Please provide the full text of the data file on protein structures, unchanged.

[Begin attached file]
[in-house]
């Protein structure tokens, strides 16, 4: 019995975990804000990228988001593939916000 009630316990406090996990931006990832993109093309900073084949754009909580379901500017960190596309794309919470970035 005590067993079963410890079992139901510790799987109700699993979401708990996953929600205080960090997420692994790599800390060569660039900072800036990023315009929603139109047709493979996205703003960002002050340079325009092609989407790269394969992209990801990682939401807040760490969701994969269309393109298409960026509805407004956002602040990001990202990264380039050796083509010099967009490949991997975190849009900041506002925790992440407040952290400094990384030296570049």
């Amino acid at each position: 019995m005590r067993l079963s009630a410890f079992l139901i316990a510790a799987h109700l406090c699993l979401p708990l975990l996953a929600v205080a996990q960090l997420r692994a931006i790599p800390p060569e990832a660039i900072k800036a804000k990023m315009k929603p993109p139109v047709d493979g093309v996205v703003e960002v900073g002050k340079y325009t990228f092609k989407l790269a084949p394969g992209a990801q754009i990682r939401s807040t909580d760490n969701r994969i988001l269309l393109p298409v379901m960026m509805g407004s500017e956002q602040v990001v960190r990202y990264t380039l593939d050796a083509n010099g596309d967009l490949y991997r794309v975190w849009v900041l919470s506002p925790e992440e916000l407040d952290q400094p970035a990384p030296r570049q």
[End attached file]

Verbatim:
[in-house]
């Protein structure tokens, strides 16, 4: 019995975990804000990228988001593939916000 009630316990406090996990931006990832993109093309900073084949754009909580379901500017960190596309794309919470970035 005590067993079963410890079992139901510790799987109700699993979401708990996953929600205080960090997420692994790599800390060569660039900072800036990023315009929603139109047709493979996205703003960002002050340079325009092609989407790269394969992209990801990682939401807040760490969701994969269309393109298409960026509805407004956002602040990001990202990264380039050796083509010099967009490949991997975190849009900041506002925790992440407040952290400094990384030296570049």
């Amino acid at each position: 019995m005590r067993l079963s009630a410890f079992l139901i316990a510790a799987h109700l406090c699993l979401p708990l975990l996953a929600v205080a996990q960090l997420r692994a931006i790599p800390p060569e990832a660039i900072k800036a804000k990023m315009k929603p993109p139109v047709d493979g093309v996205v703003e960002v900073g002050k340079y325009t990228f092609k989407l790269a084949p394969g992209a990801q754009i990682r939401s807040t909580d760490n969701r994969i988001l269309l393109p298409v379901m960026m509805g407004s500017e956002q602040v990001v960190r990202y990264t380039l593939d050796a083509n010099g596309d967009l490949y991997r794309v975190w849009v900041l919470s506002p925790e992440e916000l407040d952290q400094p970035a990384p030296r570049q």